16:16: Professor Kauffman is now talking about Denmark, Sweden, the UK, Singapore, India and Mexico. He’s comparing and contrasting the different real­time infrastructures they’ve introduced, moving on to Australia’s imminent introduction of such an infrastructure. “Who will monitise it,” he asks? Opportuities exist for whoever does.

16:12: Great global overview here from Professor Robert Kauffman, Associate Dean, School of Information Systems, Singapore Management University. He’s explaining: “Japan went real­time in the 1970s. It’s taken more than 40 years for others to catch up.”

16:07: “18 countries are on real­time systems now,” says Swift’s Raes. “12 countries are exploring it.” He goes on to mention Alibaba, ApplePay and other new payment options in his whitepaper, implicity referencing the need for banks to fight back with real­time payment offerings on industry platforms.

16:02: Alain Raes, Chief Executive EMEA and Asia Pacific, Swift, says: “There is clearly a case for real­time payments, especially with mobiles.” He goes on to talk about a new Swift whitepaper examining this area.

16:00: The final closing plenary is just getting under way focusing on real­time payments. Should be a good one what with new infrastructures in Australia and the UK, Singapore and many many others now using such infrastructures.

16:00 ­ 16:45 Closing plenary: Real­time payments: Strategies for success

  • Professor Robert Kauffman, Associate Dean, School of Information Systems, Singapore


Management University

  • Michael Mueller, MD Global Head of Cash Management, Barclays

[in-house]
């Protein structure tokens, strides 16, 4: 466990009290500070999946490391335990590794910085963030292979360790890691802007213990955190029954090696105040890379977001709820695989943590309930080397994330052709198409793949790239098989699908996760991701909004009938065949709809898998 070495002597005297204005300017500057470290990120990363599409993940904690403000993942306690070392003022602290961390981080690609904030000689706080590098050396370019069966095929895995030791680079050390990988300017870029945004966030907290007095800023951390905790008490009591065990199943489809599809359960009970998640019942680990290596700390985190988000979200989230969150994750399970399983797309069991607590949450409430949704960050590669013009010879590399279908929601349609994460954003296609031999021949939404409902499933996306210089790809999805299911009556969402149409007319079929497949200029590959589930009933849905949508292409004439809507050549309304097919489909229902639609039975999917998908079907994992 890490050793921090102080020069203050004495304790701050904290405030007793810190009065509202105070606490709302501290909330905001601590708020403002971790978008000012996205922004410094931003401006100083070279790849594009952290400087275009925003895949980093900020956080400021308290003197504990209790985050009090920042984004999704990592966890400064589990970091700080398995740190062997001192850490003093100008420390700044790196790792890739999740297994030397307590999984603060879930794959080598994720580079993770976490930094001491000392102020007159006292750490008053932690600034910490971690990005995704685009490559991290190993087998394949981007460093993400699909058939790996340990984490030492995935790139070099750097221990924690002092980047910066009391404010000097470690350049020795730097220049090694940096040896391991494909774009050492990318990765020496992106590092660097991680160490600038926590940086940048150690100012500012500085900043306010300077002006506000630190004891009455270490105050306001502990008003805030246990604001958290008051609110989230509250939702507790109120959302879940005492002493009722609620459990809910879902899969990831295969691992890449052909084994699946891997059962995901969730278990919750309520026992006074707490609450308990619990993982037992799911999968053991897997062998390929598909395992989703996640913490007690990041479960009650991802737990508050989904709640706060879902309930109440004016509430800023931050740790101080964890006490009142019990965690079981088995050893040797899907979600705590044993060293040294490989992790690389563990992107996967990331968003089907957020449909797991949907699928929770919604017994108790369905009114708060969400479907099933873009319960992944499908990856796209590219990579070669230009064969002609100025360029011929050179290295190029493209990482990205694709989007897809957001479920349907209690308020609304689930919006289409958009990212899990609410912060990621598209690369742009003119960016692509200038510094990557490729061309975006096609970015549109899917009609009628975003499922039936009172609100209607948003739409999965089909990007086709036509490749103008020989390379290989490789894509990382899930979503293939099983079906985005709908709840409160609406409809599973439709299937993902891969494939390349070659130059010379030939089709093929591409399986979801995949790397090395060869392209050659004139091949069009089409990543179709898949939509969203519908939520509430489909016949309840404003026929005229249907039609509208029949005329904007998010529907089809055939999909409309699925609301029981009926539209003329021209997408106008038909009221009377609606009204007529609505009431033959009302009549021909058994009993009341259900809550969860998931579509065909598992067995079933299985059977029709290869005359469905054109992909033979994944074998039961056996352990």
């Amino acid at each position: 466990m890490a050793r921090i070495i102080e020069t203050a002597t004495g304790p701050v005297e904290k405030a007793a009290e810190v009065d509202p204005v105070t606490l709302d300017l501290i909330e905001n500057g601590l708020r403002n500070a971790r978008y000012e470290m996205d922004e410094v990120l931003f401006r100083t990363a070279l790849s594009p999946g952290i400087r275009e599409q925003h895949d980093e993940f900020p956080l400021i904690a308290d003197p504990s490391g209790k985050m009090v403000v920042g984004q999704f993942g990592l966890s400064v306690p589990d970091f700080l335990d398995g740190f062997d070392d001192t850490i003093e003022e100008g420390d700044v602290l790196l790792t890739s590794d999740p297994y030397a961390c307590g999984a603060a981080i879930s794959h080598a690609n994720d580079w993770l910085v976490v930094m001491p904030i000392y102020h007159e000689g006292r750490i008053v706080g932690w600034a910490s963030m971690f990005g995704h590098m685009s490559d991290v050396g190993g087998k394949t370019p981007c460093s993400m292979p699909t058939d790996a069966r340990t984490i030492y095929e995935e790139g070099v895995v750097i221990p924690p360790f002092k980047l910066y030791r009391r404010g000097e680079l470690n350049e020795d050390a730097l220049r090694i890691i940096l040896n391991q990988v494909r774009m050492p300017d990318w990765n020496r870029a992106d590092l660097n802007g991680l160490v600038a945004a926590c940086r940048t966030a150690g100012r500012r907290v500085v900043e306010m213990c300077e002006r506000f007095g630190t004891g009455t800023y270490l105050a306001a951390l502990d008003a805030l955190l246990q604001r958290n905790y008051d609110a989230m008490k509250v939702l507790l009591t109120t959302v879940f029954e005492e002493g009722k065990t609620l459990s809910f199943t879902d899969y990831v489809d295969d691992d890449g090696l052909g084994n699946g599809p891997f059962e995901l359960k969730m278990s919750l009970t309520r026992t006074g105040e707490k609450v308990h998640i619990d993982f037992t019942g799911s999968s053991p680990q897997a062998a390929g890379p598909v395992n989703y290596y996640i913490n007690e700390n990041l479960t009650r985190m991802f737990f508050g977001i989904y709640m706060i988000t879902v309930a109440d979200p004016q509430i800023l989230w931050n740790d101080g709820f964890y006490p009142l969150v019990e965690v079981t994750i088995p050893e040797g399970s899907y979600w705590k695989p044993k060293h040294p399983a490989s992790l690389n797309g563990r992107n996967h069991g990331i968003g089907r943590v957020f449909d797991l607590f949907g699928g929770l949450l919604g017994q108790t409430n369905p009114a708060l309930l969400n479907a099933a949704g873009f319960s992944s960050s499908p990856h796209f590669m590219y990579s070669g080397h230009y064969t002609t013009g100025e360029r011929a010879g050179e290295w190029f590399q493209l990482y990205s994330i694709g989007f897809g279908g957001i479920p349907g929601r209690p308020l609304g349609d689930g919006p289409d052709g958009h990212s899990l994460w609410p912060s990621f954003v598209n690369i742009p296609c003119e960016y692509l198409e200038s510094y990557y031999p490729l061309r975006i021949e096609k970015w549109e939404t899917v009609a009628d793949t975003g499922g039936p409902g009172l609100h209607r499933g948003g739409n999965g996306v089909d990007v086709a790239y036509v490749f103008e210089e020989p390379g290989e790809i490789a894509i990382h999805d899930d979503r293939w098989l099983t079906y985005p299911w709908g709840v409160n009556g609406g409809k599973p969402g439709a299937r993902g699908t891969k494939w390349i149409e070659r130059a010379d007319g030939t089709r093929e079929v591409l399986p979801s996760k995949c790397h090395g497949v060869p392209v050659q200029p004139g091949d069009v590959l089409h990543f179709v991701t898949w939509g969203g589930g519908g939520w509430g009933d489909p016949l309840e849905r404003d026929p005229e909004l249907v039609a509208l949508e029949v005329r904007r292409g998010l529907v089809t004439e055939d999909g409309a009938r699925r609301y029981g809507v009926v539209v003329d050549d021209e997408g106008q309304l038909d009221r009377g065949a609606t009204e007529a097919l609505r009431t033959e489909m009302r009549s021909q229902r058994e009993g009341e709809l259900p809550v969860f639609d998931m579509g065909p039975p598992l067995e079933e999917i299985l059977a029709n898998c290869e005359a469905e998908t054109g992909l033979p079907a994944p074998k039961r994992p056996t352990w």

• Craig Tillotson, Chief Executive, Faster Payments Service (FPS)
  • Alain Raes, Chief Executive EMEA and Asia Pacific, SWIFT
  • Maurice Cleaves, CEO, Payments Council (moderator)

15:30: Panel ends. Coffee break.

A. Clearstream’s Gem points out the industry already works in a similar way anyway, “although there might be room for some improvements [via the blockchain],” he adds.

A. Northern Trust’s Chapman, says regulators would want to examine open ledgers. “Plus we’ve seen hack attacks, so there is a little way to go yet (before acceptance),” he says, referencing the payment side.

Q. Emerging technologies: Are institutions looking at the blockchain?

15:26: The securities panel is thrown open to audience questions now.

15:18: Olivier Goffard, Head of Group Compliance & Ethics, Director, Euroclear says: “Compliance is top of the agenda at boardroom level. But it’s not a one year solution. You need a multiyear plan.”

15:07: Justin Chapman, Senior Vice President, Global Head Process Management, Northern Trust is detailing all the regulations and market changes facing the securities sector. “EMIR, T2S, US Dodd Frank, CSDR, etc,” he says. “Then we’ve got T2S, the credit markets union and so on.”